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New to Ancestry.com...reliable?

New to Ancestry.com...reliable?

Posted: 6 Aug 2010 12:04AM GMT
Classification: Query
Hello, I am new to ancestry.com. I have spent about 5-6 good hours starting my tree. With one line, it has gone back to the year 300 with a lot of "nobles" and I am still not done. Is this seriously reliable? My husband says no way, and that everyone's tree probably goes back this far and has "kings" and "queens" in their tree. What do you think??

Re: New to Ancestry.com...reliable?

Posted: 6 Aug 2010 12:26AM GMT
Classification: Query
I hate to break this to you but...

NOTHING- on ANY of the trees is reliable-period.

You should not even be looking at trees if you are serious about doing your family tree.

You should be researching actual documents, documenting every fact you assert, and doing it one person at a time working back one generation at a time.

Do you have copies of your birth certificate, your parent's birth and marriage certificates? Those of your grandparents?

That is genealogy research- not copying whatever information anyone else slaps into their trees without documentation.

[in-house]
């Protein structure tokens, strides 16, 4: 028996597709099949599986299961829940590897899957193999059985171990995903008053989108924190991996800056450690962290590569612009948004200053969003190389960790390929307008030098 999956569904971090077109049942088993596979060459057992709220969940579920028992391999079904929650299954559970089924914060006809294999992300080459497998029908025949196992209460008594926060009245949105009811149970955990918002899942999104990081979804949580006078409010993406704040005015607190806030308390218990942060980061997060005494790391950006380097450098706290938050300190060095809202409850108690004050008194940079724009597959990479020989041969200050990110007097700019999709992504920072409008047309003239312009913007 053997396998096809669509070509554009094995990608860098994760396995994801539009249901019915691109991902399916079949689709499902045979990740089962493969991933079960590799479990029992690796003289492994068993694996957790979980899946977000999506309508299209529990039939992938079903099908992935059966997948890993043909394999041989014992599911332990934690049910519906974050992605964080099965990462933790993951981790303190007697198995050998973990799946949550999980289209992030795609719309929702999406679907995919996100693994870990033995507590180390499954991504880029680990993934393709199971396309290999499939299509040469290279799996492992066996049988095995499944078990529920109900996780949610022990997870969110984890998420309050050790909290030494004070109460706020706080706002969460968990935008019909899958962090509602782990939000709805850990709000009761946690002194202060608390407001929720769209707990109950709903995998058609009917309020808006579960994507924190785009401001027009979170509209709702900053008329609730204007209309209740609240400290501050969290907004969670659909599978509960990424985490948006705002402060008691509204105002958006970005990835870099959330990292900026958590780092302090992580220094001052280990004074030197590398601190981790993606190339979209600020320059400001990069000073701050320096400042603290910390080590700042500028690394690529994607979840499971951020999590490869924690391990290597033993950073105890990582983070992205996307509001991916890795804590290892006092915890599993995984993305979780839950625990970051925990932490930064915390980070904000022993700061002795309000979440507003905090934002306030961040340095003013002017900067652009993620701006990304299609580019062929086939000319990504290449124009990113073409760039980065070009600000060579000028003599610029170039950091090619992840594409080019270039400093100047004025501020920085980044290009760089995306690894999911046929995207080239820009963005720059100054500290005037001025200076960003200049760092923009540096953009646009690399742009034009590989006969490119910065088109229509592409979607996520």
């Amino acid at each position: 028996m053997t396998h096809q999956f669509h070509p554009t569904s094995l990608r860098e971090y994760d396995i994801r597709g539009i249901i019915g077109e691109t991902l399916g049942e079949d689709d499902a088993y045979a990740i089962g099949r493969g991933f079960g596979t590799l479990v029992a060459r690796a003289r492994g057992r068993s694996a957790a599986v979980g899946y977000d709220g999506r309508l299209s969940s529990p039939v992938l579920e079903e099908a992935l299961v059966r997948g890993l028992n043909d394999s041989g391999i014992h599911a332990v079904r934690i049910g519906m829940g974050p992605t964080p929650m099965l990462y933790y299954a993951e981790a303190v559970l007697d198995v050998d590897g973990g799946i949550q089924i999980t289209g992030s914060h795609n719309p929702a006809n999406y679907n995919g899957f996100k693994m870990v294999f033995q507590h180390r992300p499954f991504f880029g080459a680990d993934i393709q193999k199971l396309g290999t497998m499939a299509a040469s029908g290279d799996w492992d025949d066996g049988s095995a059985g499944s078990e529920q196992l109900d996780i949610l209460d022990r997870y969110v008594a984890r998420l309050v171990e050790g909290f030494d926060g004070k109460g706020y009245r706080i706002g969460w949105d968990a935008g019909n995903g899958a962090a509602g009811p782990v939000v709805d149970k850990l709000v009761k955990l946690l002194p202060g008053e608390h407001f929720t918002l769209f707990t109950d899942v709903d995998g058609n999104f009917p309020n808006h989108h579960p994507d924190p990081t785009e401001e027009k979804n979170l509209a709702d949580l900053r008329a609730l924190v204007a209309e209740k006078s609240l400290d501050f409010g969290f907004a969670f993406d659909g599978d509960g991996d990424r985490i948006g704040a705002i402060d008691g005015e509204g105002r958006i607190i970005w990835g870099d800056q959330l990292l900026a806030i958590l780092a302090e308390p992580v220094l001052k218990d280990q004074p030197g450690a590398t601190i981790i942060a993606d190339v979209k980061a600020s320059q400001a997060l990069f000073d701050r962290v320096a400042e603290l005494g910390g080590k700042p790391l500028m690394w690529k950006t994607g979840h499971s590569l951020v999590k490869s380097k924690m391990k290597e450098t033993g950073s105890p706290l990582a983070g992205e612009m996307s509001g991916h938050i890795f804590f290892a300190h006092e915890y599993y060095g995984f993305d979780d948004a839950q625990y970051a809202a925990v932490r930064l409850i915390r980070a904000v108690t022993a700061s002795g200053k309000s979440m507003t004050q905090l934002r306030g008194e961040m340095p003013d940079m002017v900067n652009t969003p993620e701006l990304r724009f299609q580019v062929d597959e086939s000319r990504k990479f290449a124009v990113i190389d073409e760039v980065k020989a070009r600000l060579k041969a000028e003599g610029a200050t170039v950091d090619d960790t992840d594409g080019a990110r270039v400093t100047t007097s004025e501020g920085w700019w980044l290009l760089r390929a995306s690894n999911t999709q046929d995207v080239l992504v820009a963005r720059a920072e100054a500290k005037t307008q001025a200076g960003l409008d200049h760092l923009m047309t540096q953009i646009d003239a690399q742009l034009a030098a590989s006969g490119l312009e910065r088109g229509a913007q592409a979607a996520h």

If you are merely copying info from other people's trees you are not a genealogical researcher - you are nothing more that a namegathering clickologist.

5 or 6 hours??? !!!!!!!!

Laughable!

Re: New to Ancestry.com...reliable?

Posted: 6 Aug 2010 12:27AM GMT
Classification: Query
You husband is a smart one.

Well there goes 5-6 hours you'll never get back. You can toss the tree in the rubbish and start over. You've copied everything from those shakey leafs?, right? Delete it all.

Spend the next 5-6 hours reading about how to research genealogy and how to build a family history database. You might want to get a "how to" book on genealogy, your local library should have a good selection.

Re: New to Ancestry.com...reliable?

Posted: 6 Aug 2010 12:28AM GMT
Classification: Query
While I don't know anything about you or your family, I am inclined to say "if it sounds too good to be true . . ." etc. One thing I discovered when I got back even as far as around 1400 in people who were researching the same family line is that sometimes it becomes clear that there is just wild guessing going on (among other things, I found "couples" where the husband and wife were born 100-plus years apart, and no one seemed to have noticed that this called into question a lot of the conclusions people reached). I also found instances where it seemed there were many confirmations of a "fact," but they all had the same typos so clear it started with one person and was just copied over and over by many others.